Jeramey Jannene
Eyes on Milwaukee

The Cleanup Of Solvay Coke Site

We Energies is leading $15.9 million cleanup. No tour of site allowed.

By - Jul 24th, 2019 09:50 am
Solvay Coke site cleanup. Photo taken June 11th, 2019 by Jeramey Jannene.

Solvay Coke site cleanup. Photo taken June 11th, 2019 by Jeramey Jannene.

Komatsu Mining’s 60-acre, $285-million South Harbor Campus proposal for the east end of E. Greenfield Ave. is approved for development, but before that can start the site needs to be environmentally remediated.

We Energies is leading the cleanup of the heavily-contaminated former Solvay Coke site that forms much of the development site. The utility acquired the federally-designated Superfund site in 2017 in order to control the remediation process for which it is in part liable through its Wisconsin Electric and Wisconsin Gas subsidiaries. Shortly after acquiring the site for $4 million, the utility secured the popular urban exploration site with fencing and demolished the remaining buildings.

Solvay Coke & Gas, which ceased operations on the site in 1983, had used the 46-acre site for the manufacture of coke, a fuel generated from burning coal in a specialized oven.

The entire effort is expected to cost up to $15.9 million with contractor ENTACT performing the work. The Environmental Protection Agency and Wisconsin Department of Natural Resources approved the cleanup plan and are overseeing the effort. We Energies anticipates turning much of the site over to Komatsu for construction starting in spring 2020.

“Heavy equipment, unusual odors, workers in protective suits, and increased truck traffic may be noticed on and near the site,” warns the EPA in its Superfund status report. And sure enough, we have photographed workers in full body suits spraying a white foam on soil at the site. That work is intended to stabilize and solidify oily soil.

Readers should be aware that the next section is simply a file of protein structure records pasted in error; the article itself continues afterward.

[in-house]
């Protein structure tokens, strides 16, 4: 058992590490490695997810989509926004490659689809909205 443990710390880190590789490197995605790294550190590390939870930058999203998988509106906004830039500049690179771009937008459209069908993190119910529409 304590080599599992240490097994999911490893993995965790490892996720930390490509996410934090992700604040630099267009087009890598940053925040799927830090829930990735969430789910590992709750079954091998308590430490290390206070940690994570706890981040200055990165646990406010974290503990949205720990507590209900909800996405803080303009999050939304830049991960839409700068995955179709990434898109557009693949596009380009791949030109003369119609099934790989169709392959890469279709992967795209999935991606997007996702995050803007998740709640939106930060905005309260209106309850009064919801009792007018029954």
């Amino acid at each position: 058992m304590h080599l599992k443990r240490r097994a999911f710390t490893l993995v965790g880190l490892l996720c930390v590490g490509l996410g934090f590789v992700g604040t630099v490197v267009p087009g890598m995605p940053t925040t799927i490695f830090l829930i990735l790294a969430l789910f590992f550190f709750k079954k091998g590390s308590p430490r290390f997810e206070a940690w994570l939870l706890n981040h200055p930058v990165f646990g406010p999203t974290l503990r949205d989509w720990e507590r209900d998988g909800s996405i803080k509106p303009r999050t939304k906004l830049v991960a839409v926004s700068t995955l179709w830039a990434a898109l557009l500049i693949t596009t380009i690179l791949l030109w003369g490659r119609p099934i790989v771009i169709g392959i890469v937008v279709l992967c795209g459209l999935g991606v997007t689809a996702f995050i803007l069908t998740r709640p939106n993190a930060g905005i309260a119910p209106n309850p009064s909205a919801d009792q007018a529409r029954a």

The cleanup effort, according to an EPA report, also involves excavating and disposing of possible cyanide-contaminated soil and material containing asbestos, removing pipes that pose a risk to surface water, installing a cover over 6.8 acres of the site and installing a groundwater monitoring well network.

“So far all the work has been as expected,” said We Energies spokesperson Brendan Conway.

The media relations manager told Urban Milwaukee that the site is very similar to other manufactured gas plants that the utility has already successfully abated. “We Energies has remediated a number of sites in Milwaukee, including the properties in the vicinity of E. Corcoran Ave. and N. Jefferson St. in the Third Ward currently occupied by DoMus Apartments, Gas Light Lofts/Corcoran Lofts and Jefferson Block Apartments and also at 25th and Mount Vernon where City Lights Brewing/Zimmerman Architectural Studios are located,” said Conway via email. “We have implemented the same remedy process (soil stabilization) at numerous sites in Wisconsin and Illinois and are quite comfortable with the process.”

Conway said the proximity to the Inner Harbor and Kinnickinnic River does not have an effect on the remediation work. “Nearly all soil needing stabilization is not near the river,” said Conway. The utility is retaining ownership of a 30-foot-wide strip running along the river and harbor to indemnify Komatsu against cleanup needs.

A remediation report shows the company considered remediation plans with costs ranging from $11 million to $24.7 million. A lawsuit between Cliffs Mining, formerly We Energies biggest customer, and the utility is ongoing after the mining company, which is also partially liable for the cleanup, said the utility’s cleanup strategy broke an earlier agreement. Cliffs owned the site until selling it in 2003.

We Energies declined to make a site tour available for this report.

The utility will recoup approximately $7 million by selling the site to Komatsu for its South Harbor Campus.

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